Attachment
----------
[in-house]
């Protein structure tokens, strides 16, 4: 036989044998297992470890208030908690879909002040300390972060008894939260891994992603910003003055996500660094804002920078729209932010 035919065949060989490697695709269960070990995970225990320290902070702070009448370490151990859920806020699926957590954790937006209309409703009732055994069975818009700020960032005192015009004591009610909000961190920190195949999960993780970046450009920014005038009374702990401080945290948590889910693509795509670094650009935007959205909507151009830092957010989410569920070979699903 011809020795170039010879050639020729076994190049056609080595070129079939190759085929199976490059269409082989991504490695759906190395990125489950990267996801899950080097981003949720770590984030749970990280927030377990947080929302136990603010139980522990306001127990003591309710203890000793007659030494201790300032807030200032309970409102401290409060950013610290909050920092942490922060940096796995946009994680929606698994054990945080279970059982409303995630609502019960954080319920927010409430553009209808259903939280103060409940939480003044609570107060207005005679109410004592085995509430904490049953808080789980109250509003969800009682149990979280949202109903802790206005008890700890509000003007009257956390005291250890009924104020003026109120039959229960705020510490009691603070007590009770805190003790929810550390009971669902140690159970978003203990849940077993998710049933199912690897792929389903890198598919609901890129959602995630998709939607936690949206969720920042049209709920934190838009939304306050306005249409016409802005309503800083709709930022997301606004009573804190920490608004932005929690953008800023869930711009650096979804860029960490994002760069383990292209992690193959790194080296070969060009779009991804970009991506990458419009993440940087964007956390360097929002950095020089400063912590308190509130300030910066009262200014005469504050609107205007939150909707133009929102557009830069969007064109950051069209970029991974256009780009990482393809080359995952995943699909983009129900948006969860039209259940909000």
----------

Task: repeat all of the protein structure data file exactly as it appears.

[in-house]
């Protein structure tokens, strides 16, 4: 036989044998297992470890208030908690879909002040300390972060008894939260891994992603910003003055996500660094804002920078729209932010 035919065949060989490697695709269960070990995970225990320290902070702070009448370490151990859920806020699926957590954790937006209309409703009732055994069975818009700020960032005192015009004591009610909000961190920190195949999960993780970046450009920014005038009374702990401080945290948590889910693509795509670094650009935007959205909507151009830092957010989410569920070979699903 011809020795170039010879050639020729076994190049056609080595070129079939190759085929199976490059269409082989991504490695759906190395990125489950990267996801899950080097981003949720770590984030749970990280927030377990947080929302136990603010139980522990306001127990003591309710203890000793007659030494201790300032807030200032309970409102401290409060950013610290909050920092942490922060940096796995946009994680929606698994054990945080279970059982409303995630609502019960954080319920927010409430553009209808259903939280103060409940939480003044609570107060207005005679109410004592085995509430904490049953808080789980109250509003969800009682149990979280949202109903802790206005008890700890509000003007009257956390005291250890009924104020003026109120039959229960705020510490009691603070007590009770805190003790929810550390009971669902140690159970978003203990849940077993998710049933199912690897792929389903890198598919609901890129959602995630998709939607936690949206969720920042049209709920934190838009939304306050306005249409016409802005309503800083709709930022997301606004009573804190920490608004932005929690953008800023869930711009650096979804860029960490994002760069383990292209992690193959790194080296070969060009779009991804970009991506990458419009993440940087964007956390360097929002950095020089400063912590308190509130300030910066009262200014005469504050609107205007939150909707133009929102557009830069969007064109950051069209970029991974256009780009990482393809080359995952995943699909983009129900948006969860039209259940909000």